Of course, nothing is ever simple. Try and sell a car, get messed around a bit, try and take it for a WOF to make it easier to sell, and oh hey, it failed. Thankfully nothing too major, just a couple of flogged arms.
With over a month still left on the WOF, I thought I would try and renew it anyway and see if it would help me get a sale. I’ve had a couple of people ask for an AA check, and TBH I don’t put much faith into those checks, and it a big hassle for me to make the car available for it to be checked (since they won’t do it on the roadside, where the car lives). I’m hoping a new WOF is enough to make people trust its a good car and not a junky jalopy.
Typically, the car failed the WOF inspection. It turns out the annoying clunking I could hear over bumps was actually something, and not just something I should’ve been ignoring. The rear upper “banana” arms had failed and had excessive play in their ball joints.
My awesome WOF guy took the time to show me what the issue was, and sure enough, if you unloaded the arms by lowering the car partly onto its wheels (not fully on its weight, and not hanging from a hoist as this loads the joints up and makes them unable to be tested), if you rock the top of the tyre back and forth not only could you see the movement in the joints, you could see and feel the top of the wheel physically move back and forth.
I guess its no surprise that I have been chasing an alignment issue with the car since I got it, and had been told the camber adjuster on one side was at its limit but the alignment was still out. The movement in the top of the wheel is the camber dynamically moving. There was also a solid clunk from the back end going over bumps, which I kinda just put down to top-notch GM build quality.
Anyway, I tracked a pair of pattern parts down from the local Autolign store and had them in my hands the next day. You can also get the genuine part from any local Holden dealer as its a common Vectra part, but it does cost significantly more for genuine.
Having some time to spare this weekend I got stuck into replacing the arms. The sooner I replace them, the sooner I can renew the WOF and hopefully sell the car. I can’t sell it in good faith unless it’s fixed.
The outer bolt is just on the top of the hub. Nice and easy to access.
Now, in terms of tools, for the outer bolt you need an E20 E-Torx socket and a 21mm spanner. The inner bolt is smaller, so uses an E18 E-Torx socket, and an 18mm spanner. The inner bolt is horrible to access, and the RH side one is worse due to limited space.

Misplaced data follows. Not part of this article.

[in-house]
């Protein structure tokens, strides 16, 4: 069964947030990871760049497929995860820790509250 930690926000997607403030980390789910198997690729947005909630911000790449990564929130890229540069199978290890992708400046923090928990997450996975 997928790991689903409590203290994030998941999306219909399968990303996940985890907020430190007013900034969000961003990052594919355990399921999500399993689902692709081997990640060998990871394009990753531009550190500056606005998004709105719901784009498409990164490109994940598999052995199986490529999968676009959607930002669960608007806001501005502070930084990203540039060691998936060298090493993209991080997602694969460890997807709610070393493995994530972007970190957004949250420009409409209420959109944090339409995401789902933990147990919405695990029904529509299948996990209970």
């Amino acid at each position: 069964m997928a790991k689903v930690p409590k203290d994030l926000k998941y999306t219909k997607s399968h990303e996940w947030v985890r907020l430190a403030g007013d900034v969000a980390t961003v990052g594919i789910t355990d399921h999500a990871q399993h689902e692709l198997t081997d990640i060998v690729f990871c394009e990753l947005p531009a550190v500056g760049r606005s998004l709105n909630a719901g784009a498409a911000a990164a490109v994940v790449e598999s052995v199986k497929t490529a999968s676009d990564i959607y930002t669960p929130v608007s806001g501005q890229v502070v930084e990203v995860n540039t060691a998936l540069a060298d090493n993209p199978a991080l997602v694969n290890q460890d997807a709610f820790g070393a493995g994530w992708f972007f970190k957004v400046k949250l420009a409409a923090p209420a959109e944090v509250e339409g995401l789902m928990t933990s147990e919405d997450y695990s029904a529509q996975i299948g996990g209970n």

I found if I slipped the spanner onto the nut and left it there it would hold the nut in place, but I didn’t need to try and loosen that off. The majority of the work was on loosening the E-Torx side, as that was the only side that has access with a ratchet (the other side has no access, a spanner is the only thing that fits but there isn’t enough space to actually turn it, as the bolt is bloody tight).
I used a flexible head ratchet, a 3/8-1/2″ adaptor, and a short wobbly extension. The ratchet just fit between the subframe and exhaust. I had to extend the ratchet with a pipe to get enough leverage to crack the bolt.
And then crack the big bolt on the other end. Remove the big bolt, and wiggle the arm to remove the inboard bolt (jacking the arm up and down can help to unload the bearings and make it easier to remove the bolts). Unclip the handbrake cable from the arm, towards the front of the car. You don’t need to disconnect it from the caliper, unclipping it from the arm gives enough play to work with.
Now with some wiggling and jiggling the arm should pull free of the car.
In contrast, the new bearings are stiff and tight, only being able to be moved using leverage like a long screwdriver.
Removing the LH side arm is the same deal, except you can get a little more leverage with the ratchet by using a longer extension and passing it through the gap above the exhaust. Using a wobbly extension is a must though (in fact the whole job would be impossible without wobbly extensions).
Fitting the new arms is basically the reverse. Start by placing the new arm into the subframe and under the handbrake cable at the hub. Using lots of wiggling and jiggling slip the inboard bolt through. I found slipping a screwdriver through helped to line up the bearing.
The outboard bolt is a bit trickier. You will need to jack the arm up and down in order to line the arm up and get the bolt through. Once both bolts are through and the nuts are on, all that’s left to do is tighten them and refit the wire clips.
To tighten the bolts up you must raise the arm to about ride height first. The inboard bolt should be torqued to 75NM+90 degrees, but I’m dammed if I could get a torque wrench in there, so just tightened it up to F’N tight. The outboard bolt is 125NM+135 degrees.
Now pop the wheels backs on, lower the car down and torque the wheels up to 110NM and that’s the job done.
A test drive showed some very interesting results. First, the annoying knock is completely gone. The car is completely silent over bumps now. Quieter than expected.
Secondly, the road manners are much better. The tramlining, wandering and vague feeling is gone. The car feels a lot more solid, especially on the open road where it was always a bit floaty. Some of the harshness over bumps is gone too.
Good result I say. I’ll be getting the WOF rechecked this week and then we should be good to go.